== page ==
Coronary artery stenting
Coronary angioplasty also called percutaneous transluminal coronary angioplasty or balloon angioplasty is designed to restore the blood flow in the narrowed by atherosclerotic plaque or blood clots coronary arteries.
When you arrive to the hospital the intravenous line will be started, you will be placed on the heart monitors and you will be given an oral or intravenous sedatives to help you relax.
Most coronary angioplasty procedures last between 30 minutes and 3 hours. The doctor numbs the skin in your groin and insert the needle in to your femoral artery. Once the needle is placed a guide wire is passed through the needle and gently guided to the arterial system to the heart. The needle will be withdrawn and exchanged for small flexible tube called the sheath permitting access to your femoral artery. At this point you will be given the anticoagulants to decrease risk of blood clots. Next, a soft flexible catheter is slept over the wire and pushed up to the heart. The procedure is monitored using continues X-ray imaging device, called fluoroscope. You may feel pressure as the catheter in sheath and inserting into the groin and pushed in the artery. But you will not feel the movement inside of your arteries. At this point your doctor will remove the guide wire, position the tip of the catheter just inside of the coronary artery to be treated and inject the special dye. The dye allows fluoroscope to take X-ray images called angiograms of the arteries' interior. Any blockages will be clearly identified when the artery is the filled with the dye.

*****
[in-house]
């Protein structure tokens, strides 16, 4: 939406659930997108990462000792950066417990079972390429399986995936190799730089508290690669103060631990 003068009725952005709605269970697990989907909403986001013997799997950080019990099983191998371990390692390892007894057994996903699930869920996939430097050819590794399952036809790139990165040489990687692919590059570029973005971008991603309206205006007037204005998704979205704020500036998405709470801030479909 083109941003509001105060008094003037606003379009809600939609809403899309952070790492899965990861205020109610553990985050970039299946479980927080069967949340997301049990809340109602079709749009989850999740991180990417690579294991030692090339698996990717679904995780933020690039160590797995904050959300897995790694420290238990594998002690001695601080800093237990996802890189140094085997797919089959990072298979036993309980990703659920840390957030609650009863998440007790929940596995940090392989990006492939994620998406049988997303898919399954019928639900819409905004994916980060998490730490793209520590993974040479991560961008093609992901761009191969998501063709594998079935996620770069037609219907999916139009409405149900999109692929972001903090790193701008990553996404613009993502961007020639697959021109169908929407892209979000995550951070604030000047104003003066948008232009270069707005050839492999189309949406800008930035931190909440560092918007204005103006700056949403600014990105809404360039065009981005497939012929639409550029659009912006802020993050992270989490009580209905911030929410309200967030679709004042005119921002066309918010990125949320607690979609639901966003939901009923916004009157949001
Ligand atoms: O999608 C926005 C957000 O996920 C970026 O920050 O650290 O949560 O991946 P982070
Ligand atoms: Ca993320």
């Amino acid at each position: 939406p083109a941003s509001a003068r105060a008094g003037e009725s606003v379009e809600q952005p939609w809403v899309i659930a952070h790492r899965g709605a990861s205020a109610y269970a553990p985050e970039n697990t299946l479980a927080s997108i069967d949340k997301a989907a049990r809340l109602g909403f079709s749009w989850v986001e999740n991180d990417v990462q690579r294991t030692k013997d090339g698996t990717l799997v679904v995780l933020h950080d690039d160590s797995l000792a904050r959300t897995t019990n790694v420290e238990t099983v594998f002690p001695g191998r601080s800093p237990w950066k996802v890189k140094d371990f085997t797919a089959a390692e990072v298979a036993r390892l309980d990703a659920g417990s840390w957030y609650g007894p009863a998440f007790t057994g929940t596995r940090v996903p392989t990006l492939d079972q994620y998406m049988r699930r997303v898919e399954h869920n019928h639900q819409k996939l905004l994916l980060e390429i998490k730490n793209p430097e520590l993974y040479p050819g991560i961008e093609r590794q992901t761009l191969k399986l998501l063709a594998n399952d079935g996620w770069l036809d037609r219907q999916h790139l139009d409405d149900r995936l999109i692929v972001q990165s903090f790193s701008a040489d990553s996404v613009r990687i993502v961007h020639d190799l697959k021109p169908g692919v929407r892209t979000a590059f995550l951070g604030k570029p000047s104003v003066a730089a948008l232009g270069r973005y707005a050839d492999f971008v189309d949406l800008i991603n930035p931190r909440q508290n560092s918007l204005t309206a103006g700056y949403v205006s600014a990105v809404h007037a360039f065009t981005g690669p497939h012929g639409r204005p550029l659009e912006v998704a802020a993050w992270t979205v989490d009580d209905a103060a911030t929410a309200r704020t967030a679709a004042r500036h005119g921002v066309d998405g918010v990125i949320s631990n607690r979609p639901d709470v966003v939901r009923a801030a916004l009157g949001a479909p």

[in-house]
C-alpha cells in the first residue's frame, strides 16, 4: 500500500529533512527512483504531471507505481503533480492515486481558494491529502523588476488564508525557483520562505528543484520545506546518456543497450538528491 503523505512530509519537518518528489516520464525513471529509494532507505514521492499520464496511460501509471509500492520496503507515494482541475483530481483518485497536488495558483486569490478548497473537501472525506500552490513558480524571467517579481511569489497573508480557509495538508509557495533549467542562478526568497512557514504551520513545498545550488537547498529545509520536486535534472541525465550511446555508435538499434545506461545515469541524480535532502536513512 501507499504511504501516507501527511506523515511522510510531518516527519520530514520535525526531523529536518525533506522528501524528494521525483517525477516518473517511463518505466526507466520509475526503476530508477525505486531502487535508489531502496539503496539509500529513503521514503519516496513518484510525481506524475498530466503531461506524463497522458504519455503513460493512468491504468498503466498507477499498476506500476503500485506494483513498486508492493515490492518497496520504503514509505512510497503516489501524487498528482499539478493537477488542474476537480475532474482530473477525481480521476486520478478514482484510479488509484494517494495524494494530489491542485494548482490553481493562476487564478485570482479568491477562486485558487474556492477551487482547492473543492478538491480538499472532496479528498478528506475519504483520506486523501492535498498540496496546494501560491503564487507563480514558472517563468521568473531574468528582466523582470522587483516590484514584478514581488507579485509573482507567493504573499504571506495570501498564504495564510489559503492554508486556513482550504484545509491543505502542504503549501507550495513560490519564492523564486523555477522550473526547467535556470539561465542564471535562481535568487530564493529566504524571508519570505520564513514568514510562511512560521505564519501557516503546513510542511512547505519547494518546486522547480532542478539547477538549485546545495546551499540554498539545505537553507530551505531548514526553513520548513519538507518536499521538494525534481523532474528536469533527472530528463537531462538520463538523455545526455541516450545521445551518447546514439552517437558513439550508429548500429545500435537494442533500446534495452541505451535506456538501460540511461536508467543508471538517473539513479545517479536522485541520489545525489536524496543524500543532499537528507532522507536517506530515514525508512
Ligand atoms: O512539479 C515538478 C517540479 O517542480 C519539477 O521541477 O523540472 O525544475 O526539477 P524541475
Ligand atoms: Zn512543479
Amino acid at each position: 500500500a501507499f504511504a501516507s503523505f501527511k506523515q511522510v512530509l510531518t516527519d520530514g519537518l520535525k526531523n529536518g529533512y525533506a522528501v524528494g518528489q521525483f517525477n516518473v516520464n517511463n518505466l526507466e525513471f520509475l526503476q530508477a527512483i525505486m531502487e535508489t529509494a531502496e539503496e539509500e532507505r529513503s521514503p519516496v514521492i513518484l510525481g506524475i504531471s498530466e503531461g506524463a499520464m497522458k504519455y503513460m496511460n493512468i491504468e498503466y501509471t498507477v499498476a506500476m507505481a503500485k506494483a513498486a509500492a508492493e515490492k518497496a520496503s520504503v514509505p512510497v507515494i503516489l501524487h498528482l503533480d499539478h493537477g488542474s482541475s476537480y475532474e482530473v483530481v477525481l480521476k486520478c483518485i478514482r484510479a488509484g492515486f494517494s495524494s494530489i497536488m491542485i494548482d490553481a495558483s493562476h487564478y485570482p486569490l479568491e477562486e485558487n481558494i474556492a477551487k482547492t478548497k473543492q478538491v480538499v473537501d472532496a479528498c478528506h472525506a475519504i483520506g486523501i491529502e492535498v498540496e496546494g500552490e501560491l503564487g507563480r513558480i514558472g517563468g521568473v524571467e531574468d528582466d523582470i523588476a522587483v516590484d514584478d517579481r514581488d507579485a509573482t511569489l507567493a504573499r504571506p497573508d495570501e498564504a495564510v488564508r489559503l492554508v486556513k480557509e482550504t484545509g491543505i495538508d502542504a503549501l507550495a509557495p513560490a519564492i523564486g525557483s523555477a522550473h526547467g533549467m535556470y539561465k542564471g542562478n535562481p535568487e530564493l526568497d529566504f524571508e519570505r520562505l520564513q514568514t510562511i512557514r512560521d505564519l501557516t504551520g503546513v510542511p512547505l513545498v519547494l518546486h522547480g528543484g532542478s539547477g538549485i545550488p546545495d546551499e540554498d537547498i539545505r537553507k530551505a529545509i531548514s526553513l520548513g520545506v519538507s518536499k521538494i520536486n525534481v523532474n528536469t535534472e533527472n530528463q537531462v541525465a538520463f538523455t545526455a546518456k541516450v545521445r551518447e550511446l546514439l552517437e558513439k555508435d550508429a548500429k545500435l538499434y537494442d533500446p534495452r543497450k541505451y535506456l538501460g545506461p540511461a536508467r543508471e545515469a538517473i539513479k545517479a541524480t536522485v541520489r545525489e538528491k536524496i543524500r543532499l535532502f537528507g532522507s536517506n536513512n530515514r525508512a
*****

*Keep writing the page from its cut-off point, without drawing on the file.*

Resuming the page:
You may feel flashed or slightly noisily when the dye is injected.
Once the blockages identified your doctor will insert a flexible guide wire into the artery and advance a balloon tip catheter over this wire into the position at the site of the blockage. Rapid inflation and deflation of the small balloon pushes the vessel wall out reestablishing blood flow to the artery.
You may feel some chest pain when it is happening. The same procedures repeating for each blockage being treated.
After procedure finished your doctor will withdraw the deflated balloon and catheter from your artery.
Some patients will receive a coronary stent which is a small tube made of wire mesh designed to open artery. A collapsed stent is placed over the deflated balloon. Together they are moved into the position. When a balloon inflated the stent expands and locks in the place.
After the balloon and catheter withdrawn the stents remain in the artery to hold it open permanently.
After your procedure a pressure banding will be applied over the femoral artery to prevent bleeding.
You will need lie on your back for several hours during which time you will be checked periodically for any signs of bleeding or chest pain. You may be discharged to home on the same day or after overnight stay in the hospital.